Tidal Lagoon Power hands over 5,000-page application for a development consent order for a power plant in Swansea Bay.
5.15pm: Additional flights will operate between Newquay and London as the government moves to minimise the disruption from the collapsed rail line at Dawlish.
Transport secretary Patrick McLoughlin said operator Flybe would be doubling the number of flights between the Cornwall airport and Gatwick in Sussex to six per day.
There will also be replacement bus and coach services, as well as trains operating on local branch lines.
McLoughlin said: “The most immediate concern is to get the line at Dawlish back up and running as soon as possible.”
He added: “In the meantime, with replacement bus and coach services running, trains operating on local branch lines, and increased capacity in flights from Newquay, it’s important for the region’s economy that people understand the South-west is open for business.”
5pm: The Environment Agency has warned there is a risk of “further significant flooding” in the West Country this weekend.
Two severe flood warnings remain in place in the region, along with 25 flood warnings and 60 flood alerts.
Large waves and strong winds are threatening to cause more problems along the Devon and Dorset coasts on Saturday.
EA chairman Chris Smith said: “The last two months have seen the country face some extraordinary severe weather – the wettest January in nearly 250 years and the largest storm surge in 60 years.”
Smith visited the Somerset Levels today, where he faced criticism from farmers over the EA’s response to flooding there.
“On the Somerset Levels I met with people who had experienced terrible weeks of flooding and was able to express my sincere sympathies,” Smith said.
“Flooding has a dreadful impact on people’s lives and my heart goes out to them.”
2pm: Royal Marines have been installing sandbags on the Somerset Levels to fight floods.
The government said about 40 Royal Marines from a Taunton-based unit delivered, filled and placed sandbags in the village of Athelney overnight.
They have also been using two Pinzgauer vehicles to help evacuate 140 properties in the village of Moorland.
A number of military planners are working with the relevant agencies in Somerset to discuss further assistance.
“We are happy to be here and happy to be helping. A number of us are from the Somerset region and we are pleased to assist a community which has always been so supportive of us,” said Lieutenant Brendan Ford.
Ben Mitchell, partner at engineering consultant Peter Brett Associates, last week told NCE that calling the Army to the Somerset Levels was “almost disgraceful”.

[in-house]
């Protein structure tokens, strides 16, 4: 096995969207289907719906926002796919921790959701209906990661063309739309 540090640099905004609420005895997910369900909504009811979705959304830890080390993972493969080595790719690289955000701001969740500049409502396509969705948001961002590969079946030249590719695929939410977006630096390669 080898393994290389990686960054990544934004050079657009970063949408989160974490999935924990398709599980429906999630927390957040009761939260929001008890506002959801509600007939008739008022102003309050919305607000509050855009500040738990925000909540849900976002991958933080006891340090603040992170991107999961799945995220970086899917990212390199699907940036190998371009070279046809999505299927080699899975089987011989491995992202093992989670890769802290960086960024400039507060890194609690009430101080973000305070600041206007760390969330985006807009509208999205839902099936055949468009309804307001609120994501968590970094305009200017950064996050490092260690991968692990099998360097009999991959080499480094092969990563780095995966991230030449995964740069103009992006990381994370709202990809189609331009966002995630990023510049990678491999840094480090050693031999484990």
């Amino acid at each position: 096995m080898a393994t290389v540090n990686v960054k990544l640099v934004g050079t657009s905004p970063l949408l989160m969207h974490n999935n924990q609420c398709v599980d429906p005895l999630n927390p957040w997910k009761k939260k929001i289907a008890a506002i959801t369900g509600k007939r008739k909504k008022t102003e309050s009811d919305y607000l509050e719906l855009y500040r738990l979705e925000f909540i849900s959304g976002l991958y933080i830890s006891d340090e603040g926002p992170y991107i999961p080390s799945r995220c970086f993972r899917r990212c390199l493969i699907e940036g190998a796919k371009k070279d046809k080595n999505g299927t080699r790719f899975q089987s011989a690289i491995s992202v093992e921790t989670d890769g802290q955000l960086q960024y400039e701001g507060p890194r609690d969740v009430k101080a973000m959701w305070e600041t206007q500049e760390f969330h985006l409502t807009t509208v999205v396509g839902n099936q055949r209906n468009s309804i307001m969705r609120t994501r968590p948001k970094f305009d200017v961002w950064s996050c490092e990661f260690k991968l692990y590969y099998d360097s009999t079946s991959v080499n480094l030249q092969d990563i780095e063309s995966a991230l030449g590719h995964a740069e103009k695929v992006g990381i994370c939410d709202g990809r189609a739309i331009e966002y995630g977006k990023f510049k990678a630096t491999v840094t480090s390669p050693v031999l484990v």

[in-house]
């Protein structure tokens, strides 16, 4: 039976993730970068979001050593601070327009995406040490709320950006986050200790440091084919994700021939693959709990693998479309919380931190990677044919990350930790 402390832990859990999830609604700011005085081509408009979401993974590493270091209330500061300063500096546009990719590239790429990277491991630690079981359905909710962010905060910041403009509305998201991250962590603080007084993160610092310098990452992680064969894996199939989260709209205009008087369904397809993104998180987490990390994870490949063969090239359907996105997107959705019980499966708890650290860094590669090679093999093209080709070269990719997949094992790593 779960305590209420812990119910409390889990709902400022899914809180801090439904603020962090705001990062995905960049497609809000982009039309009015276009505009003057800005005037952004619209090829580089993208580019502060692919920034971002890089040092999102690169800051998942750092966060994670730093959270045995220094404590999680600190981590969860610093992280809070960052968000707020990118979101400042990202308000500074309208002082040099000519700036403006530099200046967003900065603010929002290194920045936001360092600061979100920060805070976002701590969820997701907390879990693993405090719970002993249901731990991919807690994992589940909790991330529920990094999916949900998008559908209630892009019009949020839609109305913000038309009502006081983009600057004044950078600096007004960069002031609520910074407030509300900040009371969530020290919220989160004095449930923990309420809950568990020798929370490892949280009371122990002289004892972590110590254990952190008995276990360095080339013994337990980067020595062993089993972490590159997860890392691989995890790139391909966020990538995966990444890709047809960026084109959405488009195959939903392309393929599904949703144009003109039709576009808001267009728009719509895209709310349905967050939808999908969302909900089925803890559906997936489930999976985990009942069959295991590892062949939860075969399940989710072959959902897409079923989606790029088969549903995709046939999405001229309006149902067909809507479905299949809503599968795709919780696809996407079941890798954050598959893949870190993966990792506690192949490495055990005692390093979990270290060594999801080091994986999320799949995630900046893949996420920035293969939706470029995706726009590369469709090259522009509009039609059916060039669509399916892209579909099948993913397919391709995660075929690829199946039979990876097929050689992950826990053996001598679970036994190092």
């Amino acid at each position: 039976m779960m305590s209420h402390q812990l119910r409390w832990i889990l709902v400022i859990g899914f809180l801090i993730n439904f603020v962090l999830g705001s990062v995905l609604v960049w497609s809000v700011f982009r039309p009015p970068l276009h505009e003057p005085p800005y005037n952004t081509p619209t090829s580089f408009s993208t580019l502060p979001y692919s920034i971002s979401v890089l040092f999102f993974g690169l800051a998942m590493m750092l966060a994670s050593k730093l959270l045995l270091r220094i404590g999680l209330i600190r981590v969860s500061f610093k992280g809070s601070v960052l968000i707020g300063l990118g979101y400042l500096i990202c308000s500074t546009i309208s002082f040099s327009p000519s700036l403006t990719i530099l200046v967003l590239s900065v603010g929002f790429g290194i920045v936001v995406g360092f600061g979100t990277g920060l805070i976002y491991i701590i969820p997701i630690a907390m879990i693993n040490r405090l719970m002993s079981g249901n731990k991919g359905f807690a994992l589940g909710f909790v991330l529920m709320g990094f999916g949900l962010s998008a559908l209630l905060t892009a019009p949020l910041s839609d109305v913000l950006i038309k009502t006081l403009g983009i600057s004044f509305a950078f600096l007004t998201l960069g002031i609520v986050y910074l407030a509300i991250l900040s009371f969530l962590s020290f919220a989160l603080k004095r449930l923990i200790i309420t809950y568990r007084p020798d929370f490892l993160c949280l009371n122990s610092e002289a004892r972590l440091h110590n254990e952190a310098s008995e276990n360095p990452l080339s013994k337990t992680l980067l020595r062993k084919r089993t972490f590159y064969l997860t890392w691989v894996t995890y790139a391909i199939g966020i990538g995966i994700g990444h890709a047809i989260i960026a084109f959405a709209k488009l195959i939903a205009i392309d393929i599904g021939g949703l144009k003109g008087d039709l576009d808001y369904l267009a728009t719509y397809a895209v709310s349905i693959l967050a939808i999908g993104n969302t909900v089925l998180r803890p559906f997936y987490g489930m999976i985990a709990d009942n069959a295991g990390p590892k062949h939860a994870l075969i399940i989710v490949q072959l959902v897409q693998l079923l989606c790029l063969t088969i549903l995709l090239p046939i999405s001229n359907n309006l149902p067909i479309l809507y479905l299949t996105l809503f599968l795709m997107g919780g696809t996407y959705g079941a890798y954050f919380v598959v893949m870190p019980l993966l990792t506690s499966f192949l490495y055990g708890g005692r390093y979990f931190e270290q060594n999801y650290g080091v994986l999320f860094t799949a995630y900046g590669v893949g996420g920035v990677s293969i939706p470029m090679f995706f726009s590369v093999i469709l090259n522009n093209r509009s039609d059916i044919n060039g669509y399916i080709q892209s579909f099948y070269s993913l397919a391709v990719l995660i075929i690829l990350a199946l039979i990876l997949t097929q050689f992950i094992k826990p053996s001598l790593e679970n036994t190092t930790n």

1pm: A water treatment plant in Surrey is under threat from flooding.
Sutton & East Surrey Water is battling to avoid having to shut downa water treatment facility in Kenley, which supplies water to more than 46,000 properties.
“It’s touch and go at the moment with each new downpour adding to the possibility of the site being overwhelmed with flood water,” said operations manager Richard Rap.
Sandbag and other defences have been placed around key operating buildings and plant, and pumps have been installed to remove water from the site.
Engineers are checking plans for supplying customers from other treatment works in case the site is overwhelmed.
10.45am: Bachy Soletanche has appointed Cliff Wren as major projects director.
Wren has previously worked for Balfour Beatty Ground Engineering and Roger Bullivant.
He will take charge of all of Bachy’s new big projects, business development and major bids in the UK.
Wren said: “Bachy Soletanche has a number of high profile and technically challenging projects in the pipeline and I’m looking forward to driving these projects forward and helping to grow the already substantial impact the Bachy Soletanche Group is having on the UK construction industry.”
10.30am: Chancellor George Osborne has visited the start of the £600M Northern Hub rail upgrade project.
The work will involve upgrading and electrified existing lines. It allow up to 700 extra trains to run each day from 2019.
Osborne said as work got underway at Manchester Airport station this morning: “The government’s long term plan is about securing a recovery for all parts of the country.
“Because of the tough decisions we’ve taken on day-to-day spending, we’re able to invest in key infrastructure projects like the Northern Hub, which will create billions for the region.”
9.45am: A planning application has been submitted for a tidal lagoon plant that could supply 120,000 UK homes with electricity.
Tidal Lagoon Power handed over a 5,000-page bid for a development consent order for the power plant in Swansea Bay.
It wants to build a 9.5km-long sea wall to capture energy from incoming and outgoing tides.
This is the first stage of a plan to have five tidal lagoons in UK waters by 2023, supplying a tenth of the UK’s domestic electricity.
Mark Shorrock, chief executive of Tidal Lagoon Power, said: “The UK has the second highest tidal range in the world and today we are submitting an application for a development that will prove that this resource can be harnessed in a way that makes economic, environmental and social sense.”